A maker’s gonna make

There’s a lot going on.  Academic Dean candidates are on campus and bringing with them a lot of interesting ideas and challenging questions.  One candidate said (more eloquently than I’m about to write) that she wants students to be dissatisfied with the world so that they are compelled to change it.  I’ve been thinking about that and what it means to ask questions and make things.  Mick Ebeling was also recently in Richmond, so there’s been a lot of buzz about Not PossibleI’ve been thinking about dissatisfaction, the pressure of bettering the world, the TED-ification of things, play versus “purpose” and “intentionality.”

I want to carve out a little time to reflect on it all and write things down, just because I think reflecting/writing will help me figure out some conflict I’m feeling.

But that will come later (I hope).

Maker kids keep making, and this is what they’re up to:

Students come up with ideas to put in a Bored Jar.  There are plans for both a physical and virtual Bored Jar.

Ideas for a "Bored Jar."

Ideas for a “Bored Jar.”

With some borrowed materials from the science department and cafeteria, students work on candied LEDs.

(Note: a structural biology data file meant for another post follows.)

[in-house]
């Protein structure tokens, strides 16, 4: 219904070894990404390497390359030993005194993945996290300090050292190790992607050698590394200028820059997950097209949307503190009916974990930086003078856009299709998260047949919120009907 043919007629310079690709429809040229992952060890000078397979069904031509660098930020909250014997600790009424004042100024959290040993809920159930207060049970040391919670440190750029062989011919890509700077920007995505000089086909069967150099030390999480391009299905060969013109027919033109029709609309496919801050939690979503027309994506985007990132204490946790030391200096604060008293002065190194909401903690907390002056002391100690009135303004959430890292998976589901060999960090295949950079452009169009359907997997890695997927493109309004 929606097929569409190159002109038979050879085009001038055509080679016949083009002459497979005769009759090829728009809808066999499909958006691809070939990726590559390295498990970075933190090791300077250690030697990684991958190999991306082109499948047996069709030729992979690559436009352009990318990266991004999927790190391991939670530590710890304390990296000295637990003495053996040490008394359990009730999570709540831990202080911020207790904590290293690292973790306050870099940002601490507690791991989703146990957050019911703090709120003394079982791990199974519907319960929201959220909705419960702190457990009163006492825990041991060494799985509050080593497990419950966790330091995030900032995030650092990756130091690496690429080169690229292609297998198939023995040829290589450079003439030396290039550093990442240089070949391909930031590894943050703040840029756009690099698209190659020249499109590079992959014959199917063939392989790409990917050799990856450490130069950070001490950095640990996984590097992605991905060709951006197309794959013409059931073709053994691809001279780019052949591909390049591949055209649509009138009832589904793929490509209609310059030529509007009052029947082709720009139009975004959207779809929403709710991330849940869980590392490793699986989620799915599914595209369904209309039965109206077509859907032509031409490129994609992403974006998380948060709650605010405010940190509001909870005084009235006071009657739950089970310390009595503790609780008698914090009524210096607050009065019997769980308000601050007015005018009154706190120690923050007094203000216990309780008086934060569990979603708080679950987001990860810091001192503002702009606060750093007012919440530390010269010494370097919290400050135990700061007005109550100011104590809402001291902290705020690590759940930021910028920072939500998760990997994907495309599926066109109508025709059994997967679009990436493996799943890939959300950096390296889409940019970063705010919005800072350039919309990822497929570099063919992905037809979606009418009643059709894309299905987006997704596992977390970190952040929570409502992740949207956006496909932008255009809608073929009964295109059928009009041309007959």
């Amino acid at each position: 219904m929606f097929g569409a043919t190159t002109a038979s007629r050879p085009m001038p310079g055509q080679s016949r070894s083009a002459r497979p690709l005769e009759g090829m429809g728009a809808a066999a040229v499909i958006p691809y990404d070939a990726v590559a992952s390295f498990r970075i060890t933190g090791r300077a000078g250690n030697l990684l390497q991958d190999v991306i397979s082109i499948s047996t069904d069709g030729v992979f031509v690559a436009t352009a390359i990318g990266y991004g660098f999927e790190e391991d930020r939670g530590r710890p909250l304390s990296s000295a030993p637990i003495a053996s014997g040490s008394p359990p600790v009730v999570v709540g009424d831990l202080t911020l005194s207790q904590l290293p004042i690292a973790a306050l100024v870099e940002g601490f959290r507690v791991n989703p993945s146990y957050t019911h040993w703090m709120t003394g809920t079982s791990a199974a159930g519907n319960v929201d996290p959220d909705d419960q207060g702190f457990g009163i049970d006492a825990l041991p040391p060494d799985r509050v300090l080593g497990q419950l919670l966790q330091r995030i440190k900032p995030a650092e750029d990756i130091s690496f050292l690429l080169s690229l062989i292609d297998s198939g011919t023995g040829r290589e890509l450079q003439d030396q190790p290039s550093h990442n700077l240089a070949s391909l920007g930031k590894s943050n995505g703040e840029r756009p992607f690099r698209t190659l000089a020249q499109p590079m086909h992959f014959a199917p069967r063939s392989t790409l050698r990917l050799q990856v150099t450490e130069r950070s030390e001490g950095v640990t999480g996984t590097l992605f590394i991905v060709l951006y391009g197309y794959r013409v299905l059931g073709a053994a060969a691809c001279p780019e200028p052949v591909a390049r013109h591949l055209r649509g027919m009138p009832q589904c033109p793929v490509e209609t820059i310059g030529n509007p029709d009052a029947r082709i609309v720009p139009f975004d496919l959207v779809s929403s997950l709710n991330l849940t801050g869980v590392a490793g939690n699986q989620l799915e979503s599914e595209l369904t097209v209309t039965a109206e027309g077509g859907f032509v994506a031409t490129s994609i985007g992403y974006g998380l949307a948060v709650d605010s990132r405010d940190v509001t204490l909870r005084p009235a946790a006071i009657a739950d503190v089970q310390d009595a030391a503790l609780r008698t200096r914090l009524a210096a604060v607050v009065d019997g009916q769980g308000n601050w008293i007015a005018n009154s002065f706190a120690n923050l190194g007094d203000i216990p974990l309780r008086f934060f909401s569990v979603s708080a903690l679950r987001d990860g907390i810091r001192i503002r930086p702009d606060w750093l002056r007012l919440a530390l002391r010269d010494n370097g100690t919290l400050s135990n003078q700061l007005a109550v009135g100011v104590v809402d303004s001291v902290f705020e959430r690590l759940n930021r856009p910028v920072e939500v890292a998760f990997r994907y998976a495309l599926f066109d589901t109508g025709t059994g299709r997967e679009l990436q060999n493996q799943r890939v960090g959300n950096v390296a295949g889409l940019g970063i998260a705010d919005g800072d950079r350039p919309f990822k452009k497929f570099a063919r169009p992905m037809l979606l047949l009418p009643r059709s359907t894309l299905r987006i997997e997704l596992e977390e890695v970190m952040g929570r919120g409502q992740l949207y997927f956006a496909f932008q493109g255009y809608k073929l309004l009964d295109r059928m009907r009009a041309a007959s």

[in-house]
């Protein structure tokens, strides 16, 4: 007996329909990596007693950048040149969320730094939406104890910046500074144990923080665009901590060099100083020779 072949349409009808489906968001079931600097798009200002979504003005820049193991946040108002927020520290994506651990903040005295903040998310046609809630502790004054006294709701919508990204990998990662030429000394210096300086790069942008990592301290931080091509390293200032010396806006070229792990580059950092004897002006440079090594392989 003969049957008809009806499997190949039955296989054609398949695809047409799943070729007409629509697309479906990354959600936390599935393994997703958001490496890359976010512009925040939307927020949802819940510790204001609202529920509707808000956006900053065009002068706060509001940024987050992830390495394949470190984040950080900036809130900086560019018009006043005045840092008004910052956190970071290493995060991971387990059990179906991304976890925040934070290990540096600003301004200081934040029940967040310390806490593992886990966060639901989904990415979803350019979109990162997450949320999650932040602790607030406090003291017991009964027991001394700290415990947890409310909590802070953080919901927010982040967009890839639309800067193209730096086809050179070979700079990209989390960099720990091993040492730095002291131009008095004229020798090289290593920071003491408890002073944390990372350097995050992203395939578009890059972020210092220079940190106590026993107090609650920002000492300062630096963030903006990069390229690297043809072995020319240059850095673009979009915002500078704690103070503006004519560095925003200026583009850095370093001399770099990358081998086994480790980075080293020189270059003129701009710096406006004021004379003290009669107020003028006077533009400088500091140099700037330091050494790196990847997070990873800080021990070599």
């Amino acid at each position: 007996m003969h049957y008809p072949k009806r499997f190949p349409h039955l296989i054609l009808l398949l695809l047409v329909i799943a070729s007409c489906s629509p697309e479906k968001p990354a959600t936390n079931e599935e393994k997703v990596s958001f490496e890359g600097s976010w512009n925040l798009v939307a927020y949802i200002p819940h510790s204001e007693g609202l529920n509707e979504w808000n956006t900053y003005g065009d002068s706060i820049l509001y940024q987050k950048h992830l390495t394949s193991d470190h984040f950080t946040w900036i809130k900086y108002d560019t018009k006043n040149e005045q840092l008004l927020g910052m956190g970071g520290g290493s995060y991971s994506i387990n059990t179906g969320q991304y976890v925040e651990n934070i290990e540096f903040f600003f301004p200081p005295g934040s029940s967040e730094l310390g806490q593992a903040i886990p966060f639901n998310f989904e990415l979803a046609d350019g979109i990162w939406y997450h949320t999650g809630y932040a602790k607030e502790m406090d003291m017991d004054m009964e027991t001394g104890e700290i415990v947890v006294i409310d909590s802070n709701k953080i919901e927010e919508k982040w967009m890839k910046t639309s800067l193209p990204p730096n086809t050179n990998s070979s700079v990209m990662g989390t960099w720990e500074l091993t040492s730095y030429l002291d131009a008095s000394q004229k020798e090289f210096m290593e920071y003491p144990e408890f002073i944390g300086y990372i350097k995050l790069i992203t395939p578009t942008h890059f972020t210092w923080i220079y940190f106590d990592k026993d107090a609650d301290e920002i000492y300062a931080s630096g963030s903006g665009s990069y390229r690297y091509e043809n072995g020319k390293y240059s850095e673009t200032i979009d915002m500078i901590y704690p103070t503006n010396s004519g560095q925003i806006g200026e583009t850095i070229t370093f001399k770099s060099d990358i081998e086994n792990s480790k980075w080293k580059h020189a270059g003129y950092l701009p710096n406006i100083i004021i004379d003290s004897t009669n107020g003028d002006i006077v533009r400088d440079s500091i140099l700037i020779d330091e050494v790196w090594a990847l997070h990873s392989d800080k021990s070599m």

Candied LEDs in the works

Candied LEDs in the works

After re-working her circuit, this student gets the lights for her skyline going.

City Lights

City Lights

A reverse geocache box is in the works.

Reverse geocache box in the works

Reverse geocache box in the works

This student teaches himself to knit while waiting for a model to print on the Makerbot.  A visiting middle schooler (bottom right) looks on.  No time wasted.  Texting not allowed!

While waiting for something to print on the Makerbot...

While waiting for something to print on the Makerbot…

A student has watched a ton of Unity tutorials.  She created the landscape and added her first character.  In a blog post a student recently wrote:

I would first of all like to take the first bit of this blog post to thank the inventors of ‘how-to’ videos for simple origami structures. Aaron Rodgers may be the NFL MVP, but you know what? You’re the real MVP to me.

 

So true.  Tutorials are the MVP.

Unity

Unity

Some students have christened the small rehearsal/recording studio.  It is now “The Beats Lab.”  Some students are working with Ableton Live and an Akai midi pad to make some “sick beats.”  They’ve been calling on Bruce from the cafe to walk them through some of the software.  Bruce has mastered coffee and audio production.

In the Beats Lab